While OpenOffice is the single most important Linux productivity package extant, the rap on the suite is that it has lingering issues regarding compatibility with MS Office file formats.
For the Web browser, Mozilla's Firefox and its companion Thunderbird e-mail client are a safe -- and good -- choice. Firefox is even available on CD (for $3.50). Konqueror is another popular browser that's bundled with many distros.
The LAMP acronym that's kicked around so often refers to a "stack" of packages. Along with Linux, LAMP encompasses the Apache Web server and the MySQL database. The "P" is variously taken to refer to the PHP, Perl, or Python scripting languages. However, with the exception of the OS itself (and possibly MySQL), all those programs are of interest to developers, not average desktop users.
3) How can I listen to some tunes?
For many home users, once you get past word processing, the most important app is a music player. RealPlayer, famous for burrowing its way deep into Windows systems, is one of the few major players to offer a version for Linux. (It would hardly be fair to expect the same for programs named Windows Media Player and Winamp, though an open-source clone of the former is in the works.)
The Linux RealPlayer is based on the open-source Helix player, which offers downloads here. (However, since the Helix page also points to the Linux RealPlayer, it's easiest just to get that.) Another free player is amaroK from the KDE group.
Where to go to buy music is a tougher question. Neither iTunes, Yahoo Music, nor Urge run under Linux. As for Rhapsody, users can get a subset of the service (basically, online music playing) but you can't buy songs online and you can't install the full version of Rhapsody on a Linux box. Most vexing is that, without persistent searching, it's hard to figure out precisely which pieces of the service work and which don't. A Rhapsody customer service answer attempts to explain; so does this Newsforge article.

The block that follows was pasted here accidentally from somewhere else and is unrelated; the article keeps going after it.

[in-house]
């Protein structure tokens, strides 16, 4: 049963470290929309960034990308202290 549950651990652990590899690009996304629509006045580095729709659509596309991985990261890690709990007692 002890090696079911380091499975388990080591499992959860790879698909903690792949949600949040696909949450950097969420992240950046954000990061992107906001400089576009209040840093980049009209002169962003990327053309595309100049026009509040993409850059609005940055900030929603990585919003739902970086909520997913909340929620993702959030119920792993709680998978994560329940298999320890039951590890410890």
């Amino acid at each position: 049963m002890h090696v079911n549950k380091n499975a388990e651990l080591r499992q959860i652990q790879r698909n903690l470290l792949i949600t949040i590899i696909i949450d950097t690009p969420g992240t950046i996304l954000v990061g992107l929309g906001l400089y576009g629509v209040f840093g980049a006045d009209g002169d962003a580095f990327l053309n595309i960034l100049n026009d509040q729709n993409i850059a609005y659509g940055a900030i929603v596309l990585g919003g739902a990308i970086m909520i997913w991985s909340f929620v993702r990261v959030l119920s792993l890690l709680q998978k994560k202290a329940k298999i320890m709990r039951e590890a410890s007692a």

One of the few operations that is set up to run under Linux is MP3tunes.com, the 88-cent-per-song online music store set up by the aforementioned Michael Robertson. If you're into artists off the beaten path, another service, called Mindawn, may be for you. While Mindawn doesn't have much music you've heard of, it does eschew DRM and offers its downloads in the FLAC format favored by PC audiophiles in the know.
Folks who store MP3s on their PCs are also often in charge of the family's digital photos. For them, there's Google's Picasa image management and sharing software.
4) What "desktop" environment should I use with my distro?
It's important to understand that when Linux people say "desktop," they don't mean your desktop. They're talking about your computer's user interface (UI). Given Linux's historical do-it-yourself culture, it's not surprising that the open-source UI was originally a separate element from the basic operating system. Today, nearly all distros come already packaged with one or both of the two main desktop environments for Linux: Gnome or KDE.